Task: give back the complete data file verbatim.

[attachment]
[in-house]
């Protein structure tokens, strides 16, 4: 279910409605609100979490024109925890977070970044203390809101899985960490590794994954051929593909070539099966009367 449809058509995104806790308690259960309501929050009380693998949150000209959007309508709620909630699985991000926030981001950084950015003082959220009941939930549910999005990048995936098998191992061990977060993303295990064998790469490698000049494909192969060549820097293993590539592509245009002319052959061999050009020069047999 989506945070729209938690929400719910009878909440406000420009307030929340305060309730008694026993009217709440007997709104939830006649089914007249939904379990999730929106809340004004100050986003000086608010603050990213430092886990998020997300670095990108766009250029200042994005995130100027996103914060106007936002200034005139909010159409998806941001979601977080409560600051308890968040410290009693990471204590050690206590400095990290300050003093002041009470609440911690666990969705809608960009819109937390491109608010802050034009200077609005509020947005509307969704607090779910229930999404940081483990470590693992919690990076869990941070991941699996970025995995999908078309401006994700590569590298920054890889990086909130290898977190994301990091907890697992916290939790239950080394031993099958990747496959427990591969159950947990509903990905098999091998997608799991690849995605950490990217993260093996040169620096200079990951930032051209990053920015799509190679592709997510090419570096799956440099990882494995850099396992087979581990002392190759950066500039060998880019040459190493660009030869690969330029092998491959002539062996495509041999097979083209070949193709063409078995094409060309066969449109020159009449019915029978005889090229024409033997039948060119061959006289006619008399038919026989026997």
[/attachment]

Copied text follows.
[in-house]
């Protein structure tokens, strides 16, 4: 279910409605609100979490024109925890977070970044203390809101899985960490590794994954051929593909070539099966009367 449809058509995104806790308690259960309501929050009380693998949150000209959007309508709620909630699985991000926030981001950084950015003082959220009941939930549910999005990048995936098998191992061990977060993303295990064998790469490698000049494909192969060549820097293993590539592509245009002319052959061999050009020069047999 989506945070729209938690929400719910009878909440406000420009307030929340305060309730008694026993009217709440007997709104939830006649089914007249939904379990999730929106809340004004100050986003000086608010603050990213430092886990998020997300670095990108766009250029200042994005995130100027996103914060106007936002200034005139909010159409998806941001979601977080409560600051308890968040410290009693990471204590050690206590400095990290300050003093002041009470609440911690666990969705809608960009819109937390491109608010802050034009200077609005509020947005509307969704607090779910229930999404940081483990470590693992919690990076869990941070991941699996970025995995999908078309401006994700590569590298920054890889990086909130290898977190994301990091907890697992916290939790239950080394031993099958990747496959427990591969159950947990509903990905098999091998997608799991690849995605950490990217993260093996040169620096200079990951930032051209990053920015799509190679592709997510090419570096799956440099990882494995850099396992087979581990002392190759950066500039060998880019040459190493660009030869690969330029092998491959002539062996495509041999097979083209070949193709063409078995094409060309066969449109020159009449019915029978005889090229024409033997039948060119061959006289006619008399038919026989026997």